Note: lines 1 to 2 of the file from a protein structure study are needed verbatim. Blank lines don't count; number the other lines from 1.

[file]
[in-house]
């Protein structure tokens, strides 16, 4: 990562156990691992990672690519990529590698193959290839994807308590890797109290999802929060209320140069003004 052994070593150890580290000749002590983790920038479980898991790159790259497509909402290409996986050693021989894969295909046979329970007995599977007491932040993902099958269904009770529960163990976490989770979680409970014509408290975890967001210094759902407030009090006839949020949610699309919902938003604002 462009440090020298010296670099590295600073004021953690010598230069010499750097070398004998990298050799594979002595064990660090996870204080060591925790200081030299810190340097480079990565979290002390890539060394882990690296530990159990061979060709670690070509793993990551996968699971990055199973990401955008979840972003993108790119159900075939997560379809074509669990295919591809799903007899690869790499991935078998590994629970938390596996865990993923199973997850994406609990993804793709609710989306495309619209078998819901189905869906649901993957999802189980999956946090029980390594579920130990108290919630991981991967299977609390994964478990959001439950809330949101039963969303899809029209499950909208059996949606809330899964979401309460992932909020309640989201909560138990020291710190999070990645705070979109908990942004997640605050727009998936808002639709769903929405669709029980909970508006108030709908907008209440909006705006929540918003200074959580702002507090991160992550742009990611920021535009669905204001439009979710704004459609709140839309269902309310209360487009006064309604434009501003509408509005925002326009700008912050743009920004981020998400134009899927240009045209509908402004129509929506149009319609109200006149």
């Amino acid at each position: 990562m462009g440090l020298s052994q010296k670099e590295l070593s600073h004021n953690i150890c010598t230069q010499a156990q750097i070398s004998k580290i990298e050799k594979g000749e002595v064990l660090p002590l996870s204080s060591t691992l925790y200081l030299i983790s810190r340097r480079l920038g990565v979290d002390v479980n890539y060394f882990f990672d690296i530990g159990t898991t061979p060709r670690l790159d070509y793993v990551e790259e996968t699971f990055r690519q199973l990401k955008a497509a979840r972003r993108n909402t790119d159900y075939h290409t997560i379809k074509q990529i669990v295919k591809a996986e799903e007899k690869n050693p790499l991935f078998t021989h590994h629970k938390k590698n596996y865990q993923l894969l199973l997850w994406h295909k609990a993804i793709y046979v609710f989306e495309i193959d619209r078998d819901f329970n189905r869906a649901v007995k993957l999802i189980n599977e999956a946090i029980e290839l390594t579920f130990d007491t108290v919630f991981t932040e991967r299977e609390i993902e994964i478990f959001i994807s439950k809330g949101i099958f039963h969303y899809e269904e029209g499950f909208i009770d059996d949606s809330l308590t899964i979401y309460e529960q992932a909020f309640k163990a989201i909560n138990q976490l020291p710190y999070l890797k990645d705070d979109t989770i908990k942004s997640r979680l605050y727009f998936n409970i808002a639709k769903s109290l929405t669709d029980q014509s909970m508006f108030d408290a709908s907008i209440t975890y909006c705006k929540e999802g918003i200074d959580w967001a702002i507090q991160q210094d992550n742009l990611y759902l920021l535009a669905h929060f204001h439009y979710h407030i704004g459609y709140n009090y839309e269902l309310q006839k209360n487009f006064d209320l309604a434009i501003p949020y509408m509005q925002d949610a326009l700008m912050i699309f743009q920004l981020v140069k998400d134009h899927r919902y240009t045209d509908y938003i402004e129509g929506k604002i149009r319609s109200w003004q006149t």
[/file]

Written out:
[in-house]
């Protein structure tokens, strides 16, 4: 990562156990691992990672690519990529590698193959290839994807308590890797109290999802929060209320140069003004 052994070593150890580290000749002590983790920038479980898991790159790259497509909402290409996986050693021989894969295909046979329970007995599977007491932040993902099958269904009770529960163990976490989770979680409970014509408290975890967001210094759902407030009090006839949020949610699309919902938003604002 462009440090020298010296670099590295600073004021953690010598230069010499750097070398004998990298050799594979002595064990660090996870204080060591925790200081030299810190340097480079990565979290002390890539060394882990690296530990159990061979060709670690070509793993990551996968699971990055199973990401955008979840972003993108790119159900075939997560379809074509669990295919591809799903007899690869790499991935078998590994629970938390596996865990993923199973997850994406609990993804793709609710989306495309619209078998819901189905869906649901993957999802189980999956946090029980390594579920130990108290919630991981991967299977609390994964478990959001439950809330949101039963969303899809029209499950909208059996949606809330899964979401309460992932909020309640989201909560138990020291710190999070990645705070979109908990942004997640605050727009998936808002639709769903929405669709029980909970508006108030709908907008209440909006705006929540918003200074959580702002507090991160992550742009990611920021535009669905204001439009979710704004459609709140839309269902309310209360487009006064309604434009501003509408509005925002326009700008912050743009920004981020998400134009899927240009045209509908402004129509929506149009319609109200006149």